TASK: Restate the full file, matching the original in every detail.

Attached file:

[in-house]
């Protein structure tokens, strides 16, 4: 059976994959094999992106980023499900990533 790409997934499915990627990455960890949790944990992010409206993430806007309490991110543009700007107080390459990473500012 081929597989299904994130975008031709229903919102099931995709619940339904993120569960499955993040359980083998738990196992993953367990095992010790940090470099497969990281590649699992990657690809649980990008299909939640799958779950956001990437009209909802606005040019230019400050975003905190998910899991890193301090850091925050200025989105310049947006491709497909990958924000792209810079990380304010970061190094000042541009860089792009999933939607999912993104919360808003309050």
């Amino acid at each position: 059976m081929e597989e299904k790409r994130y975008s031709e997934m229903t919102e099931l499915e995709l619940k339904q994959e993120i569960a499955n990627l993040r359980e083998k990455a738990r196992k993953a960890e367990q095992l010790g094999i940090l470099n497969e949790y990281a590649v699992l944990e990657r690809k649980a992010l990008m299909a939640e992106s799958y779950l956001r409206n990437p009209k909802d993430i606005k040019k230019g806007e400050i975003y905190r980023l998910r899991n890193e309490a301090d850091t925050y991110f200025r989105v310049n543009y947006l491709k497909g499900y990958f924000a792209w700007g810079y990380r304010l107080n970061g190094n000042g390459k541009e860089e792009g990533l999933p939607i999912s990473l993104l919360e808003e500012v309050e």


[in-house]
């Protein structure tokens, strides 16, 4: 059976994959094999992106980023499900990533 790409997934499915990627990455960890949790944990992010409206993430806007309490991110543009700007107080390459990473500012 081929597989299904994130975008031709229903919102099931995709619940339904993120569960499955993040359980083998738990196992993953367990095992010790940090470099497969990281590649699992990657690809649980990008299909939640799958779950956001990437009209909802606005040019230019400050975003905190998910899991890193301090850091925050200025989105310049947006491709497909990958924000792209810079990380304010970061190094000042541009860089792009999933939607999912993104919360808003309050």
């Amino acid at each position: 059976m081929e597989e299904k790409r994130y975008s031709e997934m229903t919102e099931l499915e995709l619940k339904q994959e993120i569960a499955n990627l993040r359980e083998k990455a738990r196992k993953a960890e367990q095992l010790g094999i940090l470099n497969e949790y990281a590649v699992l944990e990657r690809k649980a992010l990008m299909a939640e992106s799958y779950l956001r409206n990437p009209k909802d993430i606005k040019k230019g806007e400050i975003y905190r980023l998910r899991n890193e309490a301090d850091t925050y991110f200025r989105v310049n543009y947006l491709k497909g499900y990958f924000a792209w700007g810079y990380r304010l107080n970061g190094n000042g390459k541009e860089e792009g990533l999933p939607i999912s990473l993104l919360e808003e500012v309050e």